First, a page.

• Colour correction + screen fades etc. A simple change, I added a matrix transform after tone mapping. In addition I added logic nodes to control this.
  • Limited deferred lighting. The motivation for this was that since I didn’t want to add GI or lightmapping I needed a way to add many fill/fake GI lights to indoor scenes to give a convincing level of lighting complexity.
    I say deferred, but all I do is draw the light volumes to a texture and read the normal/depth map to compute the lighting. I don’t have any sophisticated attribute buffer/shadow mapping etc, the deferred lighting is controlled with parameters from just the lights. Later this is combined with key lights, textures etc during the forward rendering pass. My deferred lighting texture consists of diffuse + ambient in RGB and a single channel of specular in alpha.
  • More animation blending nodes, including nodes for inverse kinematics, converting absolute to relative animation(eg converting a climb animation relative to a fixed point to take into account player movement), fading between animations etc. Plus I added lazy animation updates(ie only re-blending animations when something relevant to the nodes changes).
  • A GUI editor and rendering/interaction system for menus, player HUD etc. This allows plugable GUI controls, each of which can be assigned another plugin node which manages the action of the node. For example loading another GUI page, changing resolution, input bindings etc.
  • Load/Save support, this just consists of a function to gather marked properties and user-generated save data into a data structure from entities and components. I then use my versioned serializer to write this to a file.
  • A proper input system which allows arbitrary mapping of keyboard/mouse and game pad input to linear and binary actions. This includes thread communication and UI integration components.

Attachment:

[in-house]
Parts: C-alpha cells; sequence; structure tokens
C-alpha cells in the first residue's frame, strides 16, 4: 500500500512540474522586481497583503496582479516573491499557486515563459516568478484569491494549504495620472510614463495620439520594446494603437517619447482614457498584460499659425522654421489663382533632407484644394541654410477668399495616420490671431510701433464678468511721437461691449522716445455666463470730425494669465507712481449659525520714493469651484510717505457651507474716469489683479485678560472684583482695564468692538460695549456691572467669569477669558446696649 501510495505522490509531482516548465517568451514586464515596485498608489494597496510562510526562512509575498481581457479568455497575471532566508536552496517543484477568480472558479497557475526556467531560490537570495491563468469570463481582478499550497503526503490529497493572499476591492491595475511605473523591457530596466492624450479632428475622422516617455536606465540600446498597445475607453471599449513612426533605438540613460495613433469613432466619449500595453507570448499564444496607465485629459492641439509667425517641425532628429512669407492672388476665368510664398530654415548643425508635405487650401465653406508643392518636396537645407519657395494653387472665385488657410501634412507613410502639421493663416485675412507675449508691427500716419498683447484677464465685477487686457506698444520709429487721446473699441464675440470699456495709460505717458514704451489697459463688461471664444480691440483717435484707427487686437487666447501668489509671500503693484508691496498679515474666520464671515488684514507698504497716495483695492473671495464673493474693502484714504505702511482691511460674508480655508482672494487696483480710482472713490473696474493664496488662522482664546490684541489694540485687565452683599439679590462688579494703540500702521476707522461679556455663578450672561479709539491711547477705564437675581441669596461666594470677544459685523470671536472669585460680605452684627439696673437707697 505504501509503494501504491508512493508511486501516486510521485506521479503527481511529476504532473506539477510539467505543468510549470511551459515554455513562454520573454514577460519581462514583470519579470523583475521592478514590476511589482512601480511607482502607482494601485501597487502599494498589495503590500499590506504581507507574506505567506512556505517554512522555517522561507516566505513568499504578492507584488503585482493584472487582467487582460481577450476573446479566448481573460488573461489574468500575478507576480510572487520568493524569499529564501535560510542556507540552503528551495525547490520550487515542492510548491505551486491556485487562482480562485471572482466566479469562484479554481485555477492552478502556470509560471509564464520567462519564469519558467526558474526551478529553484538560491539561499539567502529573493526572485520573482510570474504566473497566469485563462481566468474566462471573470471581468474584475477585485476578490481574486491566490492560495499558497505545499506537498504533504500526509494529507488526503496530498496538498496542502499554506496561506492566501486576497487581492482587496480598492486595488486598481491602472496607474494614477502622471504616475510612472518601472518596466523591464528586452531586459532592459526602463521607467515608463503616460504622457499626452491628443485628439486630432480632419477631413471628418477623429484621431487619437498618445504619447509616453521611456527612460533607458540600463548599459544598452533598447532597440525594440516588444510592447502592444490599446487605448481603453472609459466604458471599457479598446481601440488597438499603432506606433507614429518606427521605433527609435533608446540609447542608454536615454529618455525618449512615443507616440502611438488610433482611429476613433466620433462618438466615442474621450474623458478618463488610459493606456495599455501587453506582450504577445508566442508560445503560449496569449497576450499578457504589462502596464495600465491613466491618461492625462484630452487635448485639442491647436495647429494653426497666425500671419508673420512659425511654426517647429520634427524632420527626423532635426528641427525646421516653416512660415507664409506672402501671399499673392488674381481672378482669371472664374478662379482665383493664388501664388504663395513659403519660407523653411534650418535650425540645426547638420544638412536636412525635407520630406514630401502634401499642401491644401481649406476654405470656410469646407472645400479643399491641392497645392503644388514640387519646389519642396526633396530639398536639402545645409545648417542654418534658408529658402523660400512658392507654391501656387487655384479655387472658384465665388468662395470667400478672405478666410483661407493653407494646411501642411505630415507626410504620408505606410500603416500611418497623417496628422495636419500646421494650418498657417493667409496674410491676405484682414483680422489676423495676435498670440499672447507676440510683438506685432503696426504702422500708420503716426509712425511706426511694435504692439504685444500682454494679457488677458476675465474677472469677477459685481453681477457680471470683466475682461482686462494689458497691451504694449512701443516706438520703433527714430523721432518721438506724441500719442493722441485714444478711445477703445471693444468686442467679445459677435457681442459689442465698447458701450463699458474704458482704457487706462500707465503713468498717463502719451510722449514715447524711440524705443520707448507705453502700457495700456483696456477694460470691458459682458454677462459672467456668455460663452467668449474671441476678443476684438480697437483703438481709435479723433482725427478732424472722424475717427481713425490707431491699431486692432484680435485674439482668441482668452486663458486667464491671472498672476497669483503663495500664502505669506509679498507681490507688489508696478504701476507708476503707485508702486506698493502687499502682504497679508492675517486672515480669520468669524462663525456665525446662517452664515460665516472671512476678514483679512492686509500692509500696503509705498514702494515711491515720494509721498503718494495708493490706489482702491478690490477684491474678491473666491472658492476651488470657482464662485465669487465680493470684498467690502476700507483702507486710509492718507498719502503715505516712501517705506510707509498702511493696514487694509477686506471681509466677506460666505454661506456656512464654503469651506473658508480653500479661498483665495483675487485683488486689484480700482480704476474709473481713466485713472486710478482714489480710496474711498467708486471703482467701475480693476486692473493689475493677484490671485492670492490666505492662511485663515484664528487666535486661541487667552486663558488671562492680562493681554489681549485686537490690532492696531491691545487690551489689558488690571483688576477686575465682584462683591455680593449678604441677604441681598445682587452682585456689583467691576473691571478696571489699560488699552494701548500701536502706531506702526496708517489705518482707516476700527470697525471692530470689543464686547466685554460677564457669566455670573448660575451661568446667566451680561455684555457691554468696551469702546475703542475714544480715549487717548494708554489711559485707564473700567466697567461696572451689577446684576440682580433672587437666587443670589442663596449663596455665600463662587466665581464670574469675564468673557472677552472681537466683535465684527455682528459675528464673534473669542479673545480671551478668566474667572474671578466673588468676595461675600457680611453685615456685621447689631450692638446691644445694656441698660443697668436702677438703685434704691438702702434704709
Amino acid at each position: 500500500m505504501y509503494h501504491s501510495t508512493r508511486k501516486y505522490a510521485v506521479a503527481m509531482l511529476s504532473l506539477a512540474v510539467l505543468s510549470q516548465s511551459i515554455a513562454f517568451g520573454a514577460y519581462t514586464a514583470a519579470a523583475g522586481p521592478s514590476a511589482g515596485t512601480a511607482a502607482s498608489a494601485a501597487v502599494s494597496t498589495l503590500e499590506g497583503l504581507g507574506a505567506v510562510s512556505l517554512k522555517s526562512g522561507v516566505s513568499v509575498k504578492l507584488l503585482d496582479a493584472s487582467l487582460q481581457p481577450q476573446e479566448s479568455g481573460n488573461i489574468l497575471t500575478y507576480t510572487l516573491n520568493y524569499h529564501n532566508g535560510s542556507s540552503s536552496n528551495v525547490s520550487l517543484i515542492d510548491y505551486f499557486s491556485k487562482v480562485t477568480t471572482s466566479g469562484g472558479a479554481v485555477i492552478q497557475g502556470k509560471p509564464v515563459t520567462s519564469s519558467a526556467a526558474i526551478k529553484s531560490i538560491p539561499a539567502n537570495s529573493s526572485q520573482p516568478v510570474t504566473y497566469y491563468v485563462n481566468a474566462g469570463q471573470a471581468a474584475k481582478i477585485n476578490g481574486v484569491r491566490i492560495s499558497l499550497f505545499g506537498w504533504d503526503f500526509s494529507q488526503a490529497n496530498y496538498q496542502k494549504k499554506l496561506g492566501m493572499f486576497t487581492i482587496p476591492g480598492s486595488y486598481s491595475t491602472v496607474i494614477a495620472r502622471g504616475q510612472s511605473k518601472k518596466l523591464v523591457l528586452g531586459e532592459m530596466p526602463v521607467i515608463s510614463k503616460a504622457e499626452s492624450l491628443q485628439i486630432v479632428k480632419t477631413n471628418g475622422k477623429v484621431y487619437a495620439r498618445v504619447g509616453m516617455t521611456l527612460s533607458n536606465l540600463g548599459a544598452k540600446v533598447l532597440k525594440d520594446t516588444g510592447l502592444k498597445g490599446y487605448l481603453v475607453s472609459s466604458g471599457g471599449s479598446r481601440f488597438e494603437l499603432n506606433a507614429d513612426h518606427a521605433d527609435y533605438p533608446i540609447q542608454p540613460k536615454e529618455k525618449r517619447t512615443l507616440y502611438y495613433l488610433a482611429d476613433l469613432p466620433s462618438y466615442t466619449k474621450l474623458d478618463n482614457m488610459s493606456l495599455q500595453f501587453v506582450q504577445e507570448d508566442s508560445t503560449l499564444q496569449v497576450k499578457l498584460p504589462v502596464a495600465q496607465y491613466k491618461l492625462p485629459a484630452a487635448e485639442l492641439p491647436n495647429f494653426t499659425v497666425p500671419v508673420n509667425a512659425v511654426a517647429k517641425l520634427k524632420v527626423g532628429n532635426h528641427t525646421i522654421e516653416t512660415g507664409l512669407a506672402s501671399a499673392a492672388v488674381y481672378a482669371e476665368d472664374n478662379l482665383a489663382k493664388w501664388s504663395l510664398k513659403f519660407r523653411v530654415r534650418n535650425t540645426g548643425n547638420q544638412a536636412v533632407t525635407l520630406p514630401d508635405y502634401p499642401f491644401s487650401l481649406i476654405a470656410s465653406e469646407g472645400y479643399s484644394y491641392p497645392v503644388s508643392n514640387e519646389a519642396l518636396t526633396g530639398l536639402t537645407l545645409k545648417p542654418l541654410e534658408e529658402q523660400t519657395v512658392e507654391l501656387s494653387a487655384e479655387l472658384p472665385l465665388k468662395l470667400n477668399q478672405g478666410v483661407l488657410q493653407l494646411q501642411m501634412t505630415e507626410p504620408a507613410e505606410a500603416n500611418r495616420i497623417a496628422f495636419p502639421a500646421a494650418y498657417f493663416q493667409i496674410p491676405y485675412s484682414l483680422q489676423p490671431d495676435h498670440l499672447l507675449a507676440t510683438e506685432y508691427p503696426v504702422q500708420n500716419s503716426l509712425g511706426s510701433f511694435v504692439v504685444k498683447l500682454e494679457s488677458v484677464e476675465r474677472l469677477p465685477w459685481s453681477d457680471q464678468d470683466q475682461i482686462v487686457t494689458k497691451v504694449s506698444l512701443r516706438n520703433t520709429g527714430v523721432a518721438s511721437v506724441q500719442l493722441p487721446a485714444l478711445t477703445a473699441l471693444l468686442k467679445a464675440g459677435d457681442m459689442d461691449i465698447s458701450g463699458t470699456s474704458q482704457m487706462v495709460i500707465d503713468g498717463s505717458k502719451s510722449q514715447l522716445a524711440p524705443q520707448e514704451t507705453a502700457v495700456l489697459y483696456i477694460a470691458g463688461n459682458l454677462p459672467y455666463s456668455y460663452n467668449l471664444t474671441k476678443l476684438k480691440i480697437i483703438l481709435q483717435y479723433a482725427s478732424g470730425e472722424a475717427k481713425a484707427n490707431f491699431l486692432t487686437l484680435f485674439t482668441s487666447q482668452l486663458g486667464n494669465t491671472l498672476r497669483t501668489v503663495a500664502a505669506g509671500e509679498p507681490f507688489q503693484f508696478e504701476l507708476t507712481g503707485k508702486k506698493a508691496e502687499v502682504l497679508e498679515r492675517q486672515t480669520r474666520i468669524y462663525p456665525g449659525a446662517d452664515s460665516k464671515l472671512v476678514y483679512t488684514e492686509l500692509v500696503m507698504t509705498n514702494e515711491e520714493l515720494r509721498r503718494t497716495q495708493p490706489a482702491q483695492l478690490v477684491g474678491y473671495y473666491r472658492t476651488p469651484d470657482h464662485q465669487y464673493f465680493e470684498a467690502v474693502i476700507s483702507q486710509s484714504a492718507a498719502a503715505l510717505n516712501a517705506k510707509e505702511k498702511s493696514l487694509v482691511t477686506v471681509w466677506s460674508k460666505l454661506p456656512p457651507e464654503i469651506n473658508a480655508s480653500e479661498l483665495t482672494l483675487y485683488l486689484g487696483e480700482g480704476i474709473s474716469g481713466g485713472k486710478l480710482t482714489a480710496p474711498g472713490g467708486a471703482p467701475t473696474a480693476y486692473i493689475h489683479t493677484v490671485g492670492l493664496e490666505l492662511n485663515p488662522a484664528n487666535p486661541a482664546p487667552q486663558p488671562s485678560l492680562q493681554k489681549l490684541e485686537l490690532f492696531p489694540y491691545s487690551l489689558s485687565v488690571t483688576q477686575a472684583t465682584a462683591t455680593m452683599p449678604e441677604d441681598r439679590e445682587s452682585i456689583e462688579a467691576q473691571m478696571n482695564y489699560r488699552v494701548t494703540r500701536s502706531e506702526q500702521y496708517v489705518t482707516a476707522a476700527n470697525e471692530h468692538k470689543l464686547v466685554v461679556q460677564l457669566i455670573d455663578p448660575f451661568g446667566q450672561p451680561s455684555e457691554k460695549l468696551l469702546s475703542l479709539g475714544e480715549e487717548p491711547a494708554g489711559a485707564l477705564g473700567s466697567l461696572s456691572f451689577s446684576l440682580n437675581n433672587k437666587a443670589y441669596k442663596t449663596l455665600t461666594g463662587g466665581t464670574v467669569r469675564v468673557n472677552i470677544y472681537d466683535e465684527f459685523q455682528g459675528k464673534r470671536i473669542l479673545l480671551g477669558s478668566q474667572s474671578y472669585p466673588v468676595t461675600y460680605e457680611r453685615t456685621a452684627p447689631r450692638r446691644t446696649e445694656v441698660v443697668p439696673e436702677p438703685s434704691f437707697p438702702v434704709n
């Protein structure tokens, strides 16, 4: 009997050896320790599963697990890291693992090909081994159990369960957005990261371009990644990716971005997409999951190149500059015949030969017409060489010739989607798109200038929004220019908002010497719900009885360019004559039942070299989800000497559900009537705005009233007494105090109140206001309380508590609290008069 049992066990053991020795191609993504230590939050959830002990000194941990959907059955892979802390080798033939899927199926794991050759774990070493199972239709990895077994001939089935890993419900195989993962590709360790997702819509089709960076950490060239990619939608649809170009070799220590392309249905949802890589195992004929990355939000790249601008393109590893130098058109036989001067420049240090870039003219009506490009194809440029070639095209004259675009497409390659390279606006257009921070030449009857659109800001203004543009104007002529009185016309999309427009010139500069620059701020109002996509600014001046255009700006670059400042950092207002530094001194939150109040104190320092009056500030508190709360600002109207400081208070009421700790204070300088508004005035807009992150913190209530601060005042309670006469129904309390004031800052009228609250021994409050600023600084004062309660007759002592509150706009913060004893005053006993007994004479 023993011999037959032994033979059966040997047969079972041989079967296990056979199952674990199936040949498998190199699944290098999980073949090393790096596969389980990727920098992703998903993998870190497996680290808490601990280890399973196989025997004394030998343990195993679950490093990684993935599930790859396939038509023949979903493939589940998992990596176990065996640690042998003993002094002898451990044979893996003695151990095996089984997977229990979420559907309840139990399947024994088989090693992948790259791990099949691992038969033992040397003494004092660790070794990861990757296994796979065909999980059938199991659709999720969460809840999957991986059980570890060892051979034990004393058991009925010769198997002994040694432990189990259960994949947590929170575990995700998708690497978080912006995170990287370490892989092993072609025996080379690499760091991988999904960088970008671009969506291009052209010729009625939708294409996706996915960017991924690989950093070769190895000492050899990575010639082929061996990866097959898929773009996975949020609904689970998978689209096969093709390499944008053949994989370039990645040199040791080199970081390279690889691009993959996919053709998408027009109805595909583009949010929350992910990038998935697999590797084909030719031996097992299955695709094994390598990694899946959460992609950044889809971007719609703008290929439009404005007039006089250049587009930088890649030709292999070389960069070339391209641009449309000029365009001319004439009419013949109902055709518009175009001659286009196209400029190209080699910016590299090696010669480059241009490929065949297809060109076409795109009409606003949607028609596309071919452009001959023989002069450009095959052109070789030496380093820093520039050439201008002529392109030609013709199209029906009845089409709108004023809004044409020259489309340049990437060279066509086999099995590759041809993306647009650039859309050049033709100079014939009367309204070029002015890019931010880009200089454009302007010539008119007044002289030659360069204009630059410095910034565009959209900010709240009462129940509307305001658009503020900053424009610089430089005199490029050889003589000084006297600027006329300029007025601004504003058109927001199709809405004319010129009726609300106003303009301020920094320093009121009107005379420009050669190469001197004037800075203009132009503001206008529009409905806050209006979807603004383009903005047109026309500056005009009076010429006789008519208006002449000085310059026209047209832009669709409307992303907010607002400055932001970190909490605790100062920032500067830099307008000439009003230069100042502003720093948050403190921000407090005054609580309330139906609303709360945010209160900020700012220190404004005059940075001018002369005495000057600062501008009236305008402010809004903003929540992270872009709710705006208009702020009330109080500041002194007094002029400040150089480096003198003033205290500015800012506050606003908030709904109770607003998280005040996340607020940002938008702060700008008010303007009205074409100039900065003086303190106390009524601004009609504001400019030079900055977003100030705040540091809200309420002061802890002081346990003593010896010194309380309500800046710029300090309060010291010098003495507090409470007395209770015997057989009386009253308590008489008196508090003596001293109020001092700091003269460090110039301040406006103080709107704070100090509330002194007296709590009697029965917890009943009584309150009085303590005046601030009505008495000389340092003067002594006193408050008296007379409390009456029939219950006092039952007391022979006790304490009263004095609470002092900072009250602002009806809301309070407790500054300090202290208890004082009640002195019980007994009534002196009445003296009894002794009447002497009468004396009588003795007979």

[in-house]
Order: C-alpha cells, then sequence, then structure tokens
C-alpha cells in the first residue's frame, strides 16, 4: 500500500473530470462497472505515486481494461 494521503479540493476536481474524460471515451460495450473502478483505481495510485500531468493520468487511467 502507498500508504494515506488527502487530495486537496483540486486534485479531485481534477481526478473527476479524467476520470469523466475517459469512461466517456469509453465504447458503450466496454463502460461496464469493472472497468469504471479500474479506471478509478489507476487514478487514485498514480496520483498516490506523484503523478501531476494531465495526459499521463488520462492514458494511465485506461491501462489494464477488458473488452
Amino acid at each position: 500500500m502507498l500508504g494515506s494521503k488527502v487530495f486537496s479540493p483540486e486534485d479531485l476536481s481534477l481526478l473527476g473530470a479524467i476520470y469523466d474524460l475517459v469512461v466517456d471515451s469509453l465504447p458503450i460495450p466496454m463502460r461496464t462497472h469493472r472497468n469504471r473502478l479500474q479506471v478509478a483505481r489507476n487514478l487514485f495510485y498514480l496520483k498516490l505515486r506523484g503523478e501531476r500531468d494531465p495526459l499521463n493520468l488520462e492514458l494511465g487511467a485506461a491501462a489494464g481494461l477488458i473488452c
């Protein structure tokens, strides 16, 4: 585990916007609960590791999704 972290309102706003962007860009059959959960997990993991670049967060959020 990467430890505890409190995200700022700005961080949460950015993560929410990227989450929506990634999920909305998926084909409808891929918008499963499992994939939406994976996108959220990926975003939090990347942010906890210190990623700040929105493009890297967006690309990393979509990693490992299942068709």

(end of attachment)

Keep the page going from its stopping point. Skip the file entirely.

• Basic cube map reflectors(ie runtime generated reflection maps). Nice to create mirrored balls, environment maps etc.
  • Texel snapping and fixed frustras for CSM shadow maps. More or less eliminates the very annoying shadow flickering when moving around.
  • A particle history node for particle systems, this combined with a couple of other nodes and features allows my particle system to produce beam effects.
  • Async level loading.
  • Depth of Field post processing effect.

Not sure if I mentioned some of these changes already… Also hopefully I will find time to add some screenshots of some of these things soon.

Written by therealdblack

January 17, 2011 at 7:35 pm

Posted in Graphics, Hobby Game, XNA

Real-Time Simulation of Large Bodies of Water with Small Scale Details

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I should highlight this rather useful paper(pdf).

It discusses issues faced when building a 2D heightfield fluid simulator (see my former post about the bare bones simulator I added to my engine).  What is so useful is that it provides many references and nuggets of information needed to extend a basic simulator to increase stability and improve interaction with other systems.

Thankfully it contains only a minimum amount of GPU Compute marketing:-)

Written by therealdblack

July 8, 2010 at 7:22 pm

Texture Tools and Normal Maps

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A while ago I noticed that the memory consumption for my hobby game was getting out of hand. So I did some profiling using the CLR Profiler and PIX to find out where all the memory was going. Unsurprising the biggest memory hog was the unmanaged memory for texture maps, especially because I mostly use 2048×2048 colour and normal maps for models.